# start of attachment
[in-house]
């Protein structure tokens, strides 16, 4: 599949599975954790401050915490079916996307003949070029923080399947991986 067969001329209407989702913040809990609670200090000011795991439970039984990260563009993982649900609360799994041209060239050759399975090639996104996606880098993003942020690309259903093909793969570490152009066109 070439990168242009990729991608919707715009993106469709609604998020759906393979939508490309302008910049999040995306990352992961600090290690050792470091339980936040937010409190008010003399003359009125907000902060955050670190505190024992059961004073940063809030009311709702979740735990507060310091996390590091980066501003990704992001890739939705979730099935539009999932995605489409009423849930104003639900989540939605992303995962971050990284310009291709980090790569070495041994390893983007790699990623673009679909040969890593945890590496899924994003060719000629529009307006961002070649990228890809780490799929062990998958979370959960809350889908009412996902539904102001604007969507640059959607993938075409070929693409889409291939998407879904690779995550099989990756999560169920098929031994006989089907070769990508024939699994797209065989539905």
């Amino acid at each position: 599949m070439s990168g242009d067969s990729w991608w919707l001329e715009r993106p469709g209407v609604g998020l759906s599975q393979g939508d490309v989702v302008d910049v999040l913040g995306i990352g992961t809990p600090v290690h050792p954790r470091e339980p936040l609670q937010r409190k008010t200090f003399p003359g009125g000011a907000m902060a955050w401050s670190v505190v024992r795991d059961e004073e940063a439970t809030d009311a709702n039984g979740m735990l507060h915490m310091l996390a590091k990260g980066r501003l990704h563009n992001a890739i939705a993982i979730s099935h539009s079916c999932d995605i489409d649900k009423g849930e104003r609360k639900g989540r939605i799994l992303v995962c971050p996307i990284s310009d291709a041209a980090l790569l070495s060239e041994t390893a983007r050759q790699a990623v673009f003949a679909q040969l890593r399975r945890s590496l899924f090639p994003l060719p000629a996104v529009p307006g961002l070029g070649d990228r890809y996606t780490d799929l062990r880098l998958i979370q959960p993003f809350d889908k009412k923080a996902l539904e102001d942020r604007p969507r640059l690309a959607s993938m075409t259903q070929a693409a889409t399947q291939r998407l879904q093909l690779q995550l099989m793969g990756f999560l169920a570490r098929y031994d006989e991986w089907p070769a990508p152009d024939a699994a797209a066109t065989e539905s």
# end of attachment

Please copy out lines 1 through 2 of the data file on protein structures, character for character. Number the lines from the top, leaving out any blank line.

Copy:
[in-house]
């Protein structure tokens, strides 16, 4: 599949599975954790401050915490079916996307003949070029923080399947991986 067969001329209407989702913040809990609670200090000011795991439970039984990260563009993982649900609360799994041209060239050759399975090639996104996606880098993003942020690309259903093909793969570490152009066109 070439990168242009990729991608919707715009993106469709609604998020759906393979939508490309302008910049999040995306990352992961600090290690050792470091339980936040937010409190008010003399003359009125907000902060955050670190505190024992059961004073940063809030009311709702979740735990507060310091996390590091980066501003990704992001890739939705979730099935539009999932995605489409009423849930104003639900989540939605992303995962971050990284310009291709980090790569070495041994390893983007790699990623673009679909040969890593945890590496899924994003060719000629529009307006961002070649990228890809780490799929062990998958979370959960809350889908009412996902539904102001604007969507640059959607993938075409070929693409889409291939998407879904690779995550099989990756999560169920098929031994006989089907070769990508024939699994797209065989539905």